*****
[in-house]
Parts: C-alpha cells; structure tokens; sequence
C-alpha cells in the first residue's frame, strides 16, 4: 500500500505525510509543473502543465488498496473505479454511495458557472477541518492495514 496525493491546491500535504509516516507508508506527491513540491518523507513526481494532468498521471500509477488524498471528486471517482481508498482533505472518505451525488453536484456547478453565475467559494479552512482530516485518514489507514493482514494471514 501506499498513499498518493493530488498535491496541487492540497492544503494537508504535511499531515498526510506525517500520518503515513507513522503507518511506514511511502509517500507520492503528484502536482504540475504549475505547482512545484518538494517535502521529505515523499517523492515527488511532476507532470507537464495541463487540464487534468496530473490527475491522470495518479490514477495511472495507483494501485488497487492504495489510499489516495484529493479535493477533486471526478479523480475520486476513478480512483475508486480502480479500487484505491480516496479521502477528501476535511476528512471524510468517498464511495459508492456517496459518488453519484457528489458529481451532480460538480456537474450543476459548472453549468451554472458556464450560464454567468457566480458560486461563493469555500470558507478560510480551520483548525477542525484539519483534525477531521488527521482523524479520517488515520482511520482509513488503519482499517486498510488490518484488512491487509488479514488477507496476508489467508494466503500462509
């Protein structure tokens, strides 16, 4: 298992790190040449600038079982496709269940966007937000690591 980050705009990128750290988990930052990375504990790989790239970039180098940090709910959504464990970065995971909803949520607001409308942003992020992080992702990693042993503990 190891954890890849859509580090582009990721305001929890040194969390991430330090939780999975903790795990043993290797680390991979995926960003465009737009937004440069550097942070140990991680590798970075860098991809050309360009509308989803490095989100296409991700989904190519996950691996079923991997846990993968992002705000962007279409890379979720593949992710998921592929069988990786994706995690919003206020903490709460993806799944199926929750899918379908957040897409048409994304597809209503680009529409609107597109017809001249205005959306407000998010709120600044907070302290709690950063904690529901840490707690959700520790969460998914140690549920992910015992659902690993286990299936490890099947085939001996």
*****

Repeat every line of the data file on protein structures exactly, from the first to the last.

[in-house]
Parts: C-alpha cells; structure tokens; sequence
C-alpha cells in the first residue's frame, strides 16, 4: 500500500505525510509543473502543465488498496473505479454511495458557472477541518492495514 496525493491546491500535504509516516507508508506527491513540491518523507513526481494532468498521471500509477488524498471528486471517482481508498482533505472518505451525488453536484456547478453565475467559494479552512482530516485518514489507514493482514494471514 501506499498513499498518493493530488498535491496541487492540497492544503494537508504535511499531515498526510506525517500520518503515513507513522503507518511506514511511502509517500507520492503528484502536482504540475504549475505547482512545484518538494517535502521529505515523499517523492515527488511532476507532470507537464495541463487540464487534468496530473490527475491522470495518479490514477495511472495507483494501485488497487492504495489510499489516495484529493479535493477533486471526478479523480475520486476513478480512483475508486480502480479500487484505491480516496479521502477528501476535511476528512471524510468517498464511495459508492456517496459518488453519484457528489458529481451532480460538480456537474450543476459548472453549468451554472458556464450560464454567468457566480458560486461563493469555500470558507478560510480551520483548525477542525484539519483534525477531521488527521482523524479520517488515520482511520482509513488503519482499517486498510488490518484488512491487509488479514488477507496476508489467508494466503500462509
């Protein structure tokens, strides 16, 4: 298992790190040449600038079982496709269940966007937000690591 980050705009990128750290988990930052990375504990790989790239970039180098940090709910959504464990970065995971909803949520607001409308942003992020992080992702990693042993503990 190891954890890849859509580090582009990721305001929890040194969390991430330090939780999975903790795990043993290797680390991979995926960003465009737009937004440069550097942070140990991680590798970075860098991809050309360009509308989803490095989100296409991700989904190519996950691996079923991997846990993968992002705000962007279409890379979720593949992710998921592929069988990786994706995690919003206020903490709460993806799944199926929750899918379908957040897409048409994304597809209503680009529409609107597109017809001249205005959306407000998010709120600044907070302290709690950063904690529901840490707690959700520790969460998914140690549920992910015992659902690993286990299936490890099947085939001996």